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originally posted by: wildespace
originally posted by: rockintitz
a reply to: Xeven
Space is just that, space. As close to nothingness as you can get.
And yet, the absolute nothingness doesn't exist, and space is actually a "something" that can be bent, has some intrinsic energy, and can give rise to particles. In fact, the Big Bang and our whole existence could be due to false vaccum decaying to a lower energy state.
For the poster of this thread (and for everybody else), you might be interested in reading about the Casimir effect, which is a pushing force exerted by vaccum, thanks to quantum fluctuations of vacuum energy. In fact, I believe that the expansion of the universe is due to this effect.
Speaking of space and gravity, you must not forget the "time" component of space-time. Gravity not only bends space, but also slows the local time down. Standing on a very massive planet, you would age slower than the guy who lives on an asteroid.
As a bonus to all these tidbits of information, here's my video that illustrates how mass and gravity bends space - shown in 3D rather than with that lame and innacurate "trampoline" analogy:
www.youtube.com...
originally posted by: Xeven
So gravity is basically the result of interaction between space and matter? Space is really gravity if you are matter?
originally posted by: TheRedneck
So in summary, everything is energy in spacetime.
originally posted by: TheRedneck
originally posted by: Xeven
So gravity is basically the result of interaction between space and matter? Space is really gravity if you are matter?
Gravity is movement of spacetime. That's about as simple as it gets.
All matter exerts a force on spacetime, which is essentially energy. This force leads to a type of gravitational 'current' that results in an overall attraction between two masses. This is typically represented as a 'bending' of spacetime for sake of simplicity. At the same time, matter itself is also energy (E=mc^2) but it is energy that has somehow become trapped in spacetime. I believe this to be the result of a standing wave equation, the stable frequency of which would be determined by the resonance of spacetime.
Planck's Constant also equates energy to frequency (E=hf) or wavelength. That means hf=mc^2, or that all energy has a mass equivalent. This mass equivalent is typically so small, however, that we have not yet been able to measure it (to the best of my knowledge). Even frequencies as high as light frequencies are orders of magnitude less than that of, say, a proton. I ran some calcs some years ago that indicated the measured size of subatomic particles were predictable from a multiple of their energy-equivalent wavelength. Unfortunately, those calcs are locked up in an old, dead, hard drive.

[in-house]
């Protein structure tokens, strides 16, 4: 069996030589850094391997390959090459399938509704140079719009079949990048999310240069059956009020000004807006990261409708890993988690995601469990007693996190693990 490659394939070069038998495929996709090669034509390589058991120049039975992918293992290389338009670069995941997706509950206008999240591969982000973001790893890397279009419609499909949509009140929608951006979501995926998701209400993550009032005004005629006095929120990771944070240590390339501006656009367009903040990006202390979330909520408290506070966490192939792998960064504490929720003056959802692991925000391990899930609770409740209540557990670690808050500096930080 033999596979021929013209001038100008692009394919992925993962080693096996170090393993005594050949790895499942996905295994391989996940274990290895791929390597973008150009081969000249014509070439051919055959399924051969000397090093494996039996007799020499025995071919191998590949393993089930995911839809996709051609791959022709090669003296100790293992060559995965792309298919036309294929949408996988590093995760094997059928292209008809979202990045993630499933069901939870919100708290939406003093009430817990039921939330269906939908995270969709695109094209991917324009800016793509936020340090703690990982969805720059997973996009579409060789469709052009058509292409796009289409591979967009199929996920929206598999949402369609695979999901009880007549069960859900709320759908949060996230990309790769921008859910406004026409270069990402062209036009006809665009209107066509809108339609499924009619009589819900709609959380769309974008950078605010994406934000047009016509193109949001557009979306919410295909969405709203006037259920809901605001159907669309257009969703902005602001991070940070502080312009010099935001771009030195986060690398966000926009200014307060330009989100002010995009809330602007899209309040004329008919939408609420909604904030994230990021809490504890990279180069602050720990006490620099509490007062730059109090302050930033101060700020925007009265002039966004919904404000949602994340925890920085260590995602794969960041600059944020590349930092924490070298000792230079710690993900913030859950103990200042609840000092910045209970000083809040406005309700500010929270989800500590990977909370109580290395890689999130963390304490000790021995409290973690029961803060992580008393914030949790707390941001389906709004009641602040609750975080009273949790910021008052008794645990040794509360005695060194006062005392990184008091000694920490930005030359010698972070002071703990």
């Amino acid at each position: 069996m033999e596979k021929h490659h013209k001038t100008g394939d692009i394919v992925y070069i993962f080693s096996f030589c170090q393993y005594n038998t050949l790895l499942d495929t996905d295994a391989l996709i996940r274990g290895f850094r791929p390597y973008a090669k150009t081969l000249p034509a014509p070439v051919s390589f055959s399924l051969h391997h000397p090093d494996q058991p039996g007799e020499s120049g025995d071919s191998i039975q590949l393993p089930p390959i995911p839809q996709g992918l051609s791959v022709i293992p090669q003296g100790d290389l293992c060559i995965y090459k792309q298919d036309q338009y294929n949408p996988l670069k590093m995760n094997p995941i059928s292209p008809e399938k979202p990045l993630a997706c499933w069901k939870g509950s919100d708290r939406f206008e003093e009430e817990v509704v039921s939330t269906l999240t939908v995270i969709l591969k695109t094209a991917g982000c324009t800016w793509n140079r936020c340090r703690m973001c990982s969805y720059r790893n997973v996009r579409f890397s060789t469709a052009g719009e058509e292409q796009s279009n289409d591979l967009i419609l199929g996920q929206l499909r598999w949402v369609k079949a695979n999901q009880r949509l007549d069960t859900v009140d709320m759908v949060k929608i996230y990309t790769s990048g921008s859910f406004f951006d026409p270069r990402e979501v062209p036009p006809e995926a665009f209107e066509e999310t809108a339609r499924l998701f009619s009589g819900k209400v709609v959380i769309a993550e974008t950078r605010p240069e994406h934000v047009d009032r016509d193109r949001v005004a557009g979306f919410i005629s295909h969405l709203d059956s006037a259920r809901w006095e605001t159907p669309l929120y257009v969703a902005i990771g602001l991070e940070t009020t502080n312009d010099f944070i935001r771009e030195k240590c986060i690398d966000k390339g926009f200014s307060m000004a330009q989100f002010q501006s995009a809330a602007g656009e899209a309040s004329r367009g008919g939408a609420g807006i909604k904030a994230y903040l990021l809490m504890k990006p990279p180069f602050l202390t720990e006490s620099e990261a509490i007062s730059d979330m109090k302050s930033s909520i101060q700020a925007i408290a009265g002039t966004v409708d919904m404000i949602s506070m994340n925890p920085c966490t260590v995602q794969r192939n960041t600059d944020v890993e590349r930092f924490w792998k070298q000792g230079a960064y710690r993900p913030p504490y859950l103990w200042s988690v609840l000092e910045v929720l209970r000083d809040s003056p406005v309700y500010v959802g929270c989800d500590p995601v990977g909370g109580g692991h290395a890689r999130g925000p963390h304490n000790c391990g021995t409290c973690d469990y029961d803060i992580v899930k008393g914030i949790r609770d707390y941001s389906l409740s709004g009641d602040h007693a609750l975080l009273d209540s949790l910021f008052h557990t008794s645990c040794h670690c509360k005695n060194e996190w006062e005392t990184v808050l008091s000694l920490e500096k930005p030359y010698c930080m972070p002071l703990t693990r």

So in summary, everything is energy in spacetime. Matter is 'trapped' energy embedded in spacetime; gravity is an inward movement of spacetime created by matter. This causes us to observe gravity as an attraction between mass.
TheRedneck
originally posted by: burgerbuddy
a reply to: Xeven
traveling through space, without time
originally posted by: wildespace
originally posted by: burgerbuddy
a reply to: Xeven
traveling through space, without time
Now you're describing travelling at the speed of light. When you travel at the speed of light, your time doesn't just slow down, it stops completely. So, any such travel will be instantaneous for you.
It's all described in Einstein's Special Relativity.
Weirder things happen when you (purely hypothetically) consider travelling at faster than light speed. The equation for time dilation uses a square root of a variable that approaches zero as you appearch light speed. At faster than light speed, this variable would have to be a negative number, and you can't have a real number as the square root of a negative number. That means you'd have to use imaginary numbers, implying that time, for you, would also become "imaginary". Perhaps, that would mean that you would wink out of this universe and its time flow and pop out in some parallel universe or parallel time.
Getting a slight attraction to the nearest wall is apparently what proponents of the "hollow Earth hypothesis" think would happen, but according to our models of physics, that's not what would happen inside a uniform spherical shell, as explained here:
originally posted by: chr0naut
Also, in the Earth's core scenario, you'd float as all the forces would oppose in balance. If you moved closer to a wall, however, you'd not be on centre anymore, you'd disturb the balance and you'd get a slight attraction to the nearest wall.
The net gravitational force on a mass m anywhere inside a uniform spherical shell of mass M is zero!
Photons travel at Warp factor 1.0, the speed of light.
originally posted by: Xeven
Do light photons travel in warps?
True, with some definitions of zero-g, or as they sometimes call it on the ISS, microgravity, where the gravity from Earth is maybe 0.9g so much closer to 1g than 0g. With other definitions of zero g the 0.9g on the ISS is called "zero-G". The usage of terminology can be a little confusing sometimes, since I've heard people refer to "zero-G" or "microgravity" aboard the ISS where gravity is not really zero. This video tries to explain the confusing terminology:
originally posted by: dragonridr
There is no point in the earth with zero g. The earth itself is in motion and as such will always create a force see above.
The condition of microgravity comes about whenever an object is in free fall.